New Zealand have one eye on Bengaluru weather as World Cup qualification race intensifies

Black Caps face Sri Lanka on Thursday with rain forecast

New Zealand's Kane Williamson during a training session at the M. Chinnaswamy Stadium in Bengaluru. AFP
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With three World Cup semi-finals spots already occupied, the fight for the last remaining slot is mainly a battle between three teams: New Zealand, Pakistan, and Afghanistan.

The Afghans had a golden chance to all but secure their passage into the next round after they had reduced Australia to 91-7 while defending 292 in Mumbai on Tuesday. But their hopes were crushed by Glenn Maxwell who hit the greatest innings in ODI history, smashing an unbeaten double ton on one leg after being severely cramped.

That result not only sent Australia through to the last four, but also gave other teams one last opportunity to qualify.

New Zealand have the most realistic chance when they face Sri Lanka in Bengaluru on Thursday. The Kiwis are tied on eight points alongside Pakistan and Afghanistan with fours wins and as many defeats for all three sides.

The Black Caps have the better net run rate (0.398) among the three contenders, so are in the best position to vie for the knockouts. If they defeat Sri Lanka, it will be extremely difficult for Pakistan to better their NRR (0.036) even if they defeat England later on Saturday.

However, putting a spanner in the works for New Zealand is the weather. Rain is forecast for much of Thursday in Bengaluru and if points are shared, it will allow Pakistan and even Afghanistan to overtake the Kiwis.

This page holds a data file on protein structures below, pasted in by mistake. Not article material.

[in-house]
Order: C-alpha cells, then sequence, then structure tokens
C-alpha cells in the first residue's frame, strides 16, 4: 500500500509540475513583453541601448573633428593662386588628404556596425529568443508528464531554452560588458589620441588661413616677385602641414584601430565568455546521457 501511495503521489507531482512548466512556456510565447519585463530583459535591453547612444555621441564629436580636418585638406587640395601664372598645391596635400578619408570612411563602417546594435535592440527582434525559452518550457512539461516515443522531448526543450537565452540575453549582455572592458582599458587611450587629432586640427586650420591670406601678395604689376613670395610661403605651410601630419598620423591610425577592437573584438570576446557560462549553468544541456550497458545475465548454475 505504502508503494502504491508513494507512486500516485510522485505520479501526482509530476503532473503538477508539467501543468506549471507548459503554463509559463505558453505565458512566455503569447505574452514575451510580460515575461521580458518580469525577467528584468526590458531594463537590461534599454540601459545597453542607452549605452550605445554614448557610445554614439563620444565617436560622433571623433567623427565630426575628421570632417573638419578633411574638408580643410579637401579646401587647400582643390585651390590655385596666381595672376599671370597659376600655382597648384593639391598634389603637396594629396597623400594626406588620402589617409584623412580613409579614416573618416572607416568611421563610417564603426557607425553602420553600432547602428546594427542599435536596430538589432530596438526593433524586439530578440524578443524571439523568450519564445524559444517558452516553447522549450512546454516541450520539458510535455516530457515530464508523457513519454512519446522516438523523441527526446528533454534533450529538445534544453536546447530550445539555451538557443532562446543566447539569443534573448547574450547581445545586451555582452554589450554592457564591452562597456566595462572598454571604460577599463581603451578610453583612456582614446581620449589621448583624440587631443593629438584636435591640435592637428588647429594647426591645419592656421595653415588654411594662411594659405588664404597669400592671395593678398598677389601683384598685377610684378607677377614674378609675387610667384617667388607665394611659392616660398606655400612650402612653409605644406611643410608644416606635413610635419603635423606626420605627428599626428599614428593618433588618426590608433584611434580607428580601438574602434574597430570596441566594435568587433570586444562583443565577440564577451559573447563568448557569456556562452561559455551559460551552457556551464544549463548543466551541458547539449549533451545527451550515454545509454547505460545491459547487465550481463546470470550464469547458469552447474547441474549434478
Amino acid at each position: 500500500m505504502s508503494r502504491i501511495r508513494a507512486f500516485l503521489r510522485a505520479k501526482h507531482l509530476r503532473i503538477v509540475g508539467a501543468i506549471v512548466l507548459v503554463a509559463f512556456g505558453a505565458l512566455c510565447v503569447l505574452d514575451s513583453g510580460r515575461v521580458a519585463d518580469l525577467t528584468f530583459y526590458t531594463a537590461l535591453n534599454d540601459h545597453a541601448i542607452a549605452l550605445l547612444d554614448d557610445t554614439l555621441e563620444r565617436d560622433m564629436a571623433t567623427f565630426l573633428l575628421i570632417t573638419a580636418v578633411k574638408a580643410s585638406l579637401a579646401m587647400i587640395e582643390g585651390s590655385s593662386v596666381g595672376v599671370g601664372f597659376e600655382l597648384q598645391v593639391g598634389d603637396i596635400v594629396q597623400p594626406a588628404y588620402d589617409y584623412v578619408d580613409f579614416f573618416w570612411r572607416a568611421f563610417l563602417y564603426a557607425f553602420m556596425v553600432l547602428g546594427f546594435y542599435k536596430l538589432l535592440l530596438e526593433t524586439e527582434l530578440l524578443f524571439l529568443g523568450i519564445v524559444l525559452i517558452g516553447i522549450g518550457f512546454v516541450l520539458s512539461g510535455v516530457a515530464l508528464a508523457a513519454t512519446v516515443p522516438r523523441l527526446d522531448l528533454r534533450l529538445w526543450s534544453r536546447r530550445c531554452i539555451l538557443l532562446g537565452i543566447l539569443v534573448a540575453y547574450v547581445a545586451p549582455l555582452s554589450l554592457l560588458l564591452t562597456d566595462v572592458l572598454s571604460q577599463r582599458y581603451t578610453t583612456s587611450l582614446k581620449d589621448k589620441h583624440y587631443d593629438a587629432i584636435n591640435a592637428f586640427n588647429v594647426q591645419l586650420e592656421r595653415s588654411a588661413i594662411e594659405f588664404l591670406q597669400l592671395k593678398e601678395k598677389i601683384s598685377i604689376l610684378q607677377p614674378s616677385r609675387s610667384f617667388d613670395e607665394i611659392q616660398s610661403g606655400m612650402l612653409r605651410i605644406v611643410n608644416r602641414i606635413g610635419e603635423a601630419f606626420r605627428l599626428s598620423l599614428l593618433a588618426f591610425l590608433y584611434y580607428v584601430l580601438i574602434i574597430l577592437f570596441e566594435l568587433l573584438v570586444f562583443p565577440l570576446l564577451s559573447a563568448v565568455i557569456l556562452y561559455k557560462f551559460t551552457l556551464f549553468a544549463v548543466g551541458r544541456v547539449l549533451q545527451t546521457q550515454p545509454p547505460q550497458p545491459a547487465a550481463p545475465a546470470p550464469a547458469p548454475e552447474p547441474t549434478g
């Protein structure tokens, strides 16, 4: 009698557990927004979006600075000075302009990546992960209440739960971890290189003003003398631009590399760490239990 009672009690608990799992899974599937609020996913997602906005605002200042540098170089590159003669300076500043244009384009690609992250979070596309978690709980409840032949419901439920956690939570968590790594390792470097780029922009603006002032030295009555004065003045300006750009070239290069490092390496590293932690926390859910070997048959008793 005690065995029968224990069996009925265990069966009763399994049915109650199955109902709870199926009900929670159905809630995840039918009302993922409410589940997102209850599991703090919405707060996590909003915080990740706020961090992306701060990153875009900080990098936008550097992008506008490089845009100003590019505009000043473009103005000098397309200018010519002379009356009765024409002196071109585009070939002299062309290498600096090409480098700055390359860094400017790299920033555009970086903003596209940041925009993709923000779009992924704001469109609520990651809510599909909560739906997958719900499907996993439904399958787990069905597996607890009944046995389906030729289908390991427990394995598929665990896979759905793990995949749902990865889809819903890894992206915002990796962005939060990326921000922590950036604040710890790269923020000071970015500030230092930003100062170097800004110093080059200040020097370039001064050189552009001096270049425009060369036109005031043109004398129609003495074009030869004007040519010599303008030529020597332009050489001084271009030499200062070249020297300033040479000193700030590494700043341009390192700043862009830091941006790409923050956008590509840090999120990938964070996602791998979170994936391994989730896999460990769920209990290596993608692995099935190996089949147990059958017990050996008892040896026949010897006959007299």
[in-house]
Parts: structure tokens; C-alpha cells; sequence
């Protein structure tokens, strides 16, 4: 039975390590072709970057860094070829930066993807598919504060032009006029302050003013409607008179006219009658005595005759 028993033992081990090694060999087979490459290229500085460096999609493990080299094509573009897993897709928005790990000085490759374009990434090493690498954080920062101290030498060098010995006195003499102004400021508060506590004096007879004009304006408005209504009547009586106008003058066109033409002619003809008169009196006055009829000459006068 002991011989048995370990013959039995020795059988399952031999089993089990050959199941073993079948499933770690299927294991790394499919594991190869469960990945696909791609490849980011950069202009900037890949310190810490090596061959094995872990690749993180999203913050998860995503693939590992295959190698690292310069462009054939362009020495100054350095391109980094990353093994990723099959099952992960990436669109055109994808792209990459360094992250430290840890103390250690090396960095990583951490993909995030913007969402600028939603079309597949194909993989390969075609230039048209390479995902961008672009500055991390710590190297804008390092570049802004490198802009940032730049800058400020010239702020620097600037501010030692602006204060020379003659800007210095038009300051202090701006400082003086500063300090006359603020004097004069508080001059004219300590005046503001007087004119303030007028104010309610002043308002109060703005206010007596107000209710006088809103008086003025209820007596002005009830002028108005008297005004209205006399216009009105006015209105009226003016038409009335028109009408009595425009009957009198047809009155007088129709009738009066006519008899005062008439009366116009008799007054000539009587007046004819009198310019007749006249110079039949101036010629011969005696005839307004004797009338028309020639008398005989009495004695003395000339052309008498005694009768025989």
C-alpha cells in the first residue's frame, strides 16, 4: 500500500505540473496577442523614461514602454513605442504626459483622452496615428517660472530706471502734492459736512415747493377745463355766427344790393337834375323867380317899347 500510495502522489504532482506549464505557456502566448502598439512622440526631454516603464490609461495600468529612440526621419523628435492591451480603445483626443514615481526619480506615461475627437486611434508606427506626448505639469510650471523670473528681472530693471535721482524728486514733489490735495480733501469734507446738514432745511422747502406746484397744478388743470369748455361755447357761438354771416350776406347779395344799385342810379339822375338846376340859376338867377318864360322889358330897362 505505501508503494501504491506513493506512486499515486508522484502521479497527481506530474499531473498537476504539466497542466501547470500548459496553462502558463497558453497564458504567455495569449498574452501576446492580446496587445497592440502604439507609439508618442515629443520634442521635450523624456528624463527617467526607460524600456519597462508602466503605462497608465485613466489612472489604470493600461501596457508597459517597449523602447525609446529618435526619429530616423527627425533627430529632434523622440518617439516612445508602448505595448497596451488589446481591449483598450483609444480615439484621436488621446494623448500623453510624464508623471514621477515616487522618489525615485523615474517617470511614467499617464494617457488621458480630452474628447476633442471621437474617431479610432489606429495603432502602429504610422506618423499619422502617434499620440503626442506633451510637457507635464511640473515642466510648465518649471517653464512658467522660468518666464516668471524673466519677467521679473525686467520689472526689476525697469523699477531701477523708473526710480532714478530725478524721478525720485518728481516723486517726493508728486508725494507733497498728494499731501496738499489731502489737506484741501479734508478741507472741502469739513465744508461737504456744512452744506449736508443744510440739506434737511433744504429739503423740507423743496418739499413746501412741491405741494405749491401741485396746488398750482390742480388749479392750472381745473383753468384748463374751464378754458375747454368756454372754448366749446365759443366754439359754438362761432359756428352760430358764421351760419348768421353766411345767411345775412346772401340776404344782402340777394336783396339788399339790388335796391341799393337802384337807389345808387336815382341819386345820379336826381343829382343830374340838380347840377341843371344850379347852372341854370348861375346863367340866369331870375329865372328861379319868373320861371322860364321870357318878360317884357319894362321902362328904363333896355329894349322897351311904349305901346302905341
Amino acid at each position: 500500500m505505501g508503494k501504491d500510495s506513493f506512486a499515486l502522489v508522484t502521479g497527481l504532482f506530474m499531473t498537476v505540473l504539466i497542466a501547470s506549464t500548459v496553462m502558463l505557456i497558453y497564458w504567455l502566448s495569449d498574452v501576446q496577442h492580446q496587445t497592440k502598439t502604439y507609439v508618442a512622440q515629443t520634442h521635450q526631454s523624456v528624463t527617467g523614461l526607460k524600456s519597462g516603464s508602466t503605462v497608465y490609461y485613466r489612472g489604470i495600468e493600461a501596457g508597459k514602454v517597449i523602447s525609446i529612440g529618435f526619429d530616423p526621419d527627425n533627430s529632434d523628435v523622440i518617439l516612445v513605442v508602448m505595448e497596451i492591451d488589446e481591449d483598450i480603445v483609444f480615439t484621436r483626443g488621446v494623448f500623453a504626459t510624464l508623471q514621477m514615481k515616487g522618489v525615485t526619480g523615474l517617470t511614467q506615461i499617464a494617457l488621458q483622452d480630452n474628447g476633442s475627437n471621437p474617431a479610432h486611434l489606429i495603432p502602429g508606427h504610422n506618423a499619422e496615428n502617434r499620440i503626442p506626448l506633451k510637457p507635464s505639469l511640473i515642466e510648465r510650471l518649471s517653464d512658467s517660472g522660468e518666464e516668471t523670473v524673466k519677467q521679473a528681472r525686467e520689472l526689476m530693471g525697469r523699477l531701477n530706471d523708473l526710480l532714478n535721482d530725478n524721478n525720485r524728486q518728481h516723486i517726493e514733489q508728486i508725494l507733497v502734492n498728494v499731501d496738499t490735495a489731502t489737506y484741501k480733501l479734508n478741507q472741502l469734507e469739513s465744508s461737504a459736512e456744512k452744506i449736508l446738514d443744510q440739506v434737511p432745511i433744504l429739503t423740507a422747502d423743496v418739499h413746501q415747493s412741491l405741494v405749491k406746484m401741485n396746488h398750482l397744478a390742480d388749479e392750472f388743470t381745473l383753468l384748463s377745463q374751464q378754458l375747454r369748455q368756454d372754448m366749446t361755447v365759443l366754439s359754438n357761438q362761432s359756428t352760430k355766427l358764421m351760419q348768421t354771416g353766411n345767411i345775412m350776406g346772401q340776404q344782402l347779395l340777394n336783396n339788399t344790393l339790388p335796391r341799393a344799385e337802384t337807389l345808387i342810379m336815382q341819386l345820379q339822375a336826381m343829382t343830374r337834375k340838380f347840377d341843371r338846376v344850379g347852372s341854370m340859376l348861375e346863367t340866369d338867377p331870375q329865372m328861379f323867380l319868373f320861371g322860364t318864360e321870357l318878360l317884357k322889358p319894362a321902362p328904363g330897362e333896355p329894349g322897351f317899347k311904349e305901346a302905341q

"We'll still have to very much see what the pitch is like. There's been a lot of weather around and it could look different tomorrow," said New Zealand captain Kane Williamson.

"There's lots of things that we can't control and the weather is one of those. There may be a thought in the back of your mind, but at the end of the day, our focus will be on the cricket that we want to play."

Williamson's team lost a rain-hit match at the same venue last weekend against Pakistan despite posting a mammoth 401. Pakistan won by 21 runs via the DLS method after scoring 200-1 in 25.3 overs thanks to a belligerent Fakhar Zaman, edging ahead on the required run rate when the game was halted due to the weather.

It has been a familiar tale. New Zealand won their first four matches in India before losing the next four. They similarly struggled to make the semis in 2019 but were able to turn things around and reach the final, which they went on to tie.

"I suppose guys have had some of those experiences, but it's another game on another day and four years later," Williamson said. "So, the focus is here and now and on the conditions, and how we want to adjust."

That the Kiwis have a decent shot at the semis is also down to the incredible knock by Maxwell. Had Australia lost Tuesday's match from 91-7, Afghanistan would have jumped to 10 points and would have most certainly gained substantial NRR points.

"An incredibly special knock," Williamson said of Maxwell. "Not just the runs specifically but the situation.

"He was clearly struggling physically and to be able to pull that off and in a partnership with Pat Cummins is without a doubt one of the great World Cup victories for Australia and probably for any team to witness."

Updated: November 08, 2023, 11:27 AM